Just when you think you’ve heard enough bad new about vaccines, “there’s more.”
This will make you rethink the flu shot…
How are flu shots created?
There are hundreds of different flu strains that circulate in our population. CDC officials decide on which 1 or 2 strains to include in the upcoming flu season’s vaccine.
They pick the one or two they think will hit the following year, so the effectiveness of the flu shot ends up being wholly dependent on the educated “guesses” of health officials to choose the “right” influenza strains that circulate widely in any given year.
EVEN if the officials picked the one or two correct strains to include in the vaccine, the CDC still has to hope that the strains won’t mutate.
This is because once they mutate, the vaccine is completely ineffective.
Now let’s say CDC officials did actually guess which strain to use for the upcoming flu season, and let’s say it doesn’t mutate. (The probabilities are getting worse as you can imagine.)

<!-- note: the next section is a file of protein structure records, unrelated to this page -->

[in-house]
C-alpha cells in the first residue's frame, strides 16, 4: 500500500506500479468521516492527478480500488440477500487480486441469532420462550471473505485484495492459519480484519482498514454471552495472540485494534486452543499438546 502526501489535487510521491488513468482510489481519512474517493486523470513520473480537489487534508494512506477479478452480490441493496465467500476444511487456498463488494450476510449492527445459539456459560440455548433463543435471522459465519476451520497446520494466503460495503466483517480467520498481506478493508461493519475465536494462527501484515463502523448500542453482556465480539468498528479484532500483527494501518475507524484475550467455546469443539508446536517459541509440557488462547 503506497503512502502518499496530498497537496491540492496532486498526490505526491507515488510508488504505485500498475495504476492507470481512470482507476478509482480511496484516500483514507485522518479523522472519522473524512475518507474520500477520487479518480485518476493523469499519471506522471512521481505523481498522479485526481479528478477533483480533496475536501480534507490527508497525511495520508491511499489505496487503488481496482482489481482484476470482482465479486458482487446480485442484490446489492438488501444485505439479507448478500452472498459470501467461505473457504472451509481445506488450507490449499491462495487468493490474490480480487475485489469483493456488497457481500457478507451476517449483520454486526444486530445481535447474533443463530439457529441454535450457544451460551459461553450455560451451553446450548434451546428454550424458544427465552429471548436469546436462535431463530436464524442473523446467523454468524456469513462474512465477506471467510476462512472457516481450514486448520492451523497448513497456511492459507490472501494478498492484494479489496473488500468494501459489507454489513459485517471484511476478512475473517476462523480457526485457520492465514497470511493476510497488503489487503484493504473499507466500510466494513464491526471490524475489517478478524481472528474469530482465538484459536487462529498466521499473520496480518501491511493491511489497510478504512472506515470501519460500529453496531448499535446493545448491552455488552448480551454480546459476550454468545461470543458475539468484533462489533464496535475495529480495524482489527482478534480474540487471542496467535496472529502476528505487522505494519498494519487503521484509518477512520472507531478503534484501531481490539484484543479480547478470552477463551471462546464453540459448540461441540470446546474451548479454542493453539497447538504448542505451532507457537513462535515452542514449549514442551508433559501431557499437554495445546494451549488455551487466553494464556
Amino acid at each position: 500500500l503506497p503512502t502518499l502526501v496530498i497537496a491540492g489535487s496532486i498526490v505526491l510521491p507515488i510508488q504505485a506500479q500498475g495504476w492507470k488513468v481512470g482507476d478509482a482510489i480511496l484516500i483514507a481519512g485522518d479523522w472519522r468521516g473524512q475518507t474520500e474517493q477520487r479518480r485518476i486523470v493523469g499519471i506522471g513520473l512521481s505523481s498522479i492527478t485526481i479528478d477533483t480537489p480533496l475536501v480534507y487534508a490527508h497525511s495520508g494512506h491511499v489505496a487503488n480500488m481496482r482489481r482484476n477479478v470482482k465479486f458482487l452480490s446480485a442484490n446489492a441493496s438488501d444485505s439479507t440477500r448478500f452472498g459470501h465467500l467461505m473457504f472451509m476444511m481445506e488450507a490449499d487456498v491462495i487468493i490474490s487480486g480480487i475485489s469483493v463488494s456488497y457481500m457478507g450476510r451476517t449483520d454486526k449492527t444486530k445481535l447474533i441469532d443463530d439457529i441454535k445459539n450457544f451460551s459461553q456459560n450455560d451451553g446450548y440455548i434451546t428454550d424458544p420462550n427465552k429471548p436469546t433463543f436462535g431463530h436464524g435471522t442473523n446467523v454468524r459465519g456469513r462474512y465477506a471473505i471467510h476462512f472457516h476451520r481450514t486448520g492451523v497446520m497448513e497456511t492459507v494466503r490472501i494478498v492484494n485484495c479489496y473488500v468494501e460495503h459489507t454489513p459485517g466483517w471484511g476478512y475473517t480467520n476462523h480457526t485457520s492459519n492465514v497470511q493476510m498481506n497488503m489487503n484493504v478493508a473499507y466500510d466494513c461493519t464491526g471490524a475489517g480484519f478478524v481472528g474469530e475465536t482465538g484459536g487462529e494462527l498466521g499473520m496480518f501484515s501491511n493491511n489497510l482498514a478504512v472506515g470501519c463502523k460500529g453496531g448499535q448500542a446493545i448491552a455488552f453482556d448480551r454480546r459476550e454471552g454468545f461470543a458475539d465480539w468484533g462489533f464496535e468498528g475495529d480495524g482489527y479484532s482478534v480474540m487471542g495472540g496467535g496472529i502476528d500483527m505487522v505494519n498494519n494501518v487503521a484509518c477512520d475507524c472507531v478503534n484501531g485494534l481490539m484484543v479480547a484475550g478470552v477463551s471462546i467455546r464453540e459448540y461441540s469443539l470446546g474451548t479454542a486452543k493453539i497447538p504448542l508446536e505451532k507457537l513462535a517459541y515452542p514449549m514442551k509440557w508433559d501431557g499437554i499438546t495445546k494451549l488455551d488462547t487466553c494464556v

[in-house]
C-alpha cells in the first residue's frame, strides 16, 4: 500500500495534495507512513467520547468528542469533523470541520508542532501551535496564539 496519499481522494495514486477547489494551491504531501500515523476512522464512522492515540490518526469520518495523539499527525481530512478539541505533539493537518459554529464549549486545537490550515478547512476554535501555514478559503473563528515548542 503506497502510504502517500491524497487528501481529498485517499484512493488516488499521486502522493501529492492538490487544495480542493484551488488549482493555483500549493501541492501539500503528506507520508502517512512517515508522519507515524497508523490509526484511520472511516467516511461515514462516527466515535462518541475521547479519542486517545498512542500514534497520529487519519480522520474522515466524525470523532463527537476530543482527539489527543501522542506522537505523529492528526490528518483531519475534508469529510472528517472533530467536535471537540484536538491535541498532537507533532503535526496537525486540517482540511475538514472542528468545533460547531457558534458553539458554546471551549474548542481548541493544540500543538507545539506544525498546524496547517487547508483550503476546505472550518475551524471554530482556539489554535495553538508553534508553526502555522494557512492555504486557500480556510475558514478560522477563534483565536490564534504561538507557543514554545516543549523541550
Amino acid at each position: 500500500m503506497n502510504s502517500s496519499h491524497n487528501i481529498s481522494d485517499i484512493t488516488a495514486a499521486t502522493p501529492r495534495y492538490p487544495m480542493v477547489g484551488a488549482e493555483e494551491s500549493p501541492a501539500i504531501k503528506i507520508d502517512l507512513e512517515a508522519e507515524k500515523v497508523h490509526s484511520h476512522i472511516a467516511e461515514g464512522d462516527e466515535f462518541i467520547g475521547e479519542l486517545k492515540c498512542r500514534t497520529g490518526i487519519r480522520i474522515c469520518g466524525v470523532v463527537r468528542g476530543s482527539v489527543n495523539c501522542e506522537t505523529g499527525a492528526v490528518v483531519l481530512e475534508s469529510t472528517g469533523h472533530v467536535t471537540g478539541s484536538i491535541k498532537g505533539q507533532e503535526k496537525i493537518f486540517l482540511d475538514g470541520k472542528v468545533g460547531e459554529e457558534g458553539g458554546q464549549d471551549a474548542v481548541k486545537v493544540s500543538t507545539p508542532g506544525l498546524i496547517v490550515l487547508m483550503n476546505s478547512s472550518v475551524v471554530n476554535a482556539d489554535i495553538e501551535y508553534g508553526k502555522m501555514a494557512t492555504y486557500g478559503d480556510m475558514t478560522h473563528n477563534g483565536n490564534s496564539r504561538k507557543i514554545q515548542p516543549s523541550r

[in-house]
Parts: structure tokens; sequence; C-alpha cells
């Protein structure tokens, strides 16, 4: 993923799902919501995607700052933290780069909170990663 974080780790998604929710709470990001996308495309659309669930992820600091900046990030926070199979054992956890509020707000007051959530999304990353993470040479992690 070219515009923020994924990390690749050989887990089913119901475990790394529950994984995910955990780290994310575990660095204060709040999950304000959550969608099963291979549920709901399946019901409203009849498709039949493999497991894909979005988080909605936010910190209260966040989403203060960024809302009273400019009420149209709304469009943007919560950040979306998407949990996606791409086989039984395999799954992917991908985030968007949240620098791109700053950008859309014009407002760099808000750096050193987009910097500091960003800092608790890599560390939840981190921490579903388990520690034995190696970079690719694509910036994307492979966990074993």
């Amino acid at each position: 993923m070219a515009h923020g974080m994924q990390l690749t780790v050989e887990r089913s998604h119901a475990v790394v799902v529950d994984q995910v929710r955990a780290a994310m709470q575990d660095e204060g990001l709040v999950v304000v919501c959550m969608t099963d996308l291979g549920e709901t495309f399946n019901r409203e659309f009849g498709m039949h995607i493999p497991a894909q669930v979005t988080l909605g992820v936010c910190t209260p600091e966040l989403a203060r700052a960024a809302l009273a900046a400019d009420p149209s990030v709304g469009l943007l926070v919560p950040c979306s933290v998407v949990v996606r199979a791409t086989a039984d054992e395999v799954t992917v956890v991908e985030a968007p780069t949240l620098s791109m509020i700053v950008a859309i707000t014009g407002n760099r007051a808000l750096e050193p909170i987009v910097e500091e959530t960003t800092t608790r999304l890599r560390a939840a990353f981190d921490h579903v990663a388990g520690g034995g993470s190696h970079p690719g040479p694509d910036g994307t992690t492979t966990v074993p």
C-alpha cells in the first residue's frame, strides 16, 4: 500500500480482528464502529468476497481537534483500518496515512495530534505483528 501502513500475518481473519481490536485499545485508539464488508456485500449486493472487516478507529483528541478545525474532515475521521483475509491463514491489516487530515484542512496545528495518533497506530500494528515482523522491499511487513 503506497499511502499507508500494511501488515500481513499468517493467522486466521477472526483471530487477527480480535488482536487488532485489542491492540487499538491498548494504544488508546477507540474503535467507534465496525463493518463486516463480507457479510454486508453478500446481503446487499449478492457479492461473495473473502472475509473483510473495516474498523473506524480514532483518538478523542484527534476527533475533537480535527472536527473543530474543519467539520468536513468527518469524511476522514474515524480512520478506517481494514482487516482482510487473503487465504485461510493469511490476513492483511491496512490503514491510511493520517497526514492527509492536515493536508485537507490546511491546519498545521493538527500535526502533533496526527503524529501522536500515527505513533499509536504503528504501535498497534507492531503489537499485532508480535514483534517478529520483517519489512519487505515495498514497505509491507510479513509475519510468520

So what are the chances that you are still protected?
About 60% at best.
[pro_ad_display_adzone id=”8825″]In fact, experts claim that in a good year, the vaccines are about 7% effective1 at most.
Meaning 82% of those who got the shot and thought they were protected were not.
By January 2015 the flu was so widespread that the CDC had to make a statement to the effect that the strain of flu had mutated and it was not as effective as they had hoped.
Influenza viruses are notorious for undergoing mutations.
Yet, despite all of this, for the past several years, physicians in America have continued to insist that every child age 6 months to 18 years must get an annual flu shot.
So what can you do to protect yourself?
Your best bet against the flu is to keep your immune system as strong and resilient as possible by eating healthy, exercising, keeping a positive attitude, and getting sunshine and plenty of vitamin C.
But if you do happen to catch the flu, keep in mind that while getting the flu can be dangerous, especially if you are older of have a compromised immune system, most people recover on their own in less than 2 weeks.